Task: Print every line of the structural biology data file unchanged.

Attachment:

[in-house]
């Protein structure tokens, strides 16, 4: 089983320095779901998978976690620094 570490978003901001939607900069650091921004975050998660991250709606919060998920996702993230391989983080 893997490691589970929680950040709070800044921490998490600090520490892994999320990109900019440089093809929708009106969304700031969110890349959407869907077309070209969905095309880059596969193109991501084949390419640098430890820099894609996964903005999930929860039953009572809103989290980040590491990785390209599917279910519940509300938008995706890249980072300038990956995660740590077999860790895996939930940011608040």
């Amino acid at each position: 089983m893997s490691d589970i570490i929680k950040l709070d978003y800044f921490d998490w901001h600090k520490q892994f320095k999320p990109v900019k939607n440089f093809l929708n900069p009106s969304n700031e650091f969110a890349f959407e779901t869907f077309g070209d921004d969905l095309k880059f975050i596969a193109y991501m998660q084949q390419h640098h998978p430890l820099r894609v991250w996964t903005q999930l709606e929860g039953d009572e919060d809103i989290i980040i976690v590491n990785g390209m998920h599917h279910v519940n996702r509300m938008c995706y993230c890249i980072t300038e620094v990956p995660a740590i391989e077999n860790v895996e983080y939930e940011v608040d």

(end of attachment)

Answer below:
[in-house]
């Protein structure tokens, strides 16, 4: 089983320095779901998978976690620094 570490978003901001939607900069650091921004975050998660991250709606919060998920996702993230391989983080 893997490691589970929680950040709070800044921490998490600090520490892994999320990109900019440089093809929708009106969304700031969110890349959407869907077309070209969905095309880059596969193109991501084949390419640098430890820099894609996964903005999930929860039953009572809103989290980040590491990785390209599917279910519940509300938008995706890249980072300038990956995660740590077999860790895996939930940011608040």
């Amino acid at each position: 089983m893997s490691d589970i570490i929680k950040l709070d978003y800044f921490d998490w901001h600090k520490q892994f320095k999320p990109v900019k939607n440089f093809l929708n900069p009106s969304n700031e650091f969110a890349f959407e779901t869907f077309g070209d921004d969905l095309k880059f975050i596969a193109y991501m998660q084949q390419h640098h998978p430890l820099r894609v991250w996964t903005q999930l709606e929860g039953d009572e919060d809103i989290i980040i976690v590491n990785g390209m998920h599917h279910v519940n996702r509300m938008c995706y993230c890249i980072t300038e620094v990956p995660a740590i391989e077999n860790v895996e983080y939930e940011v608040d």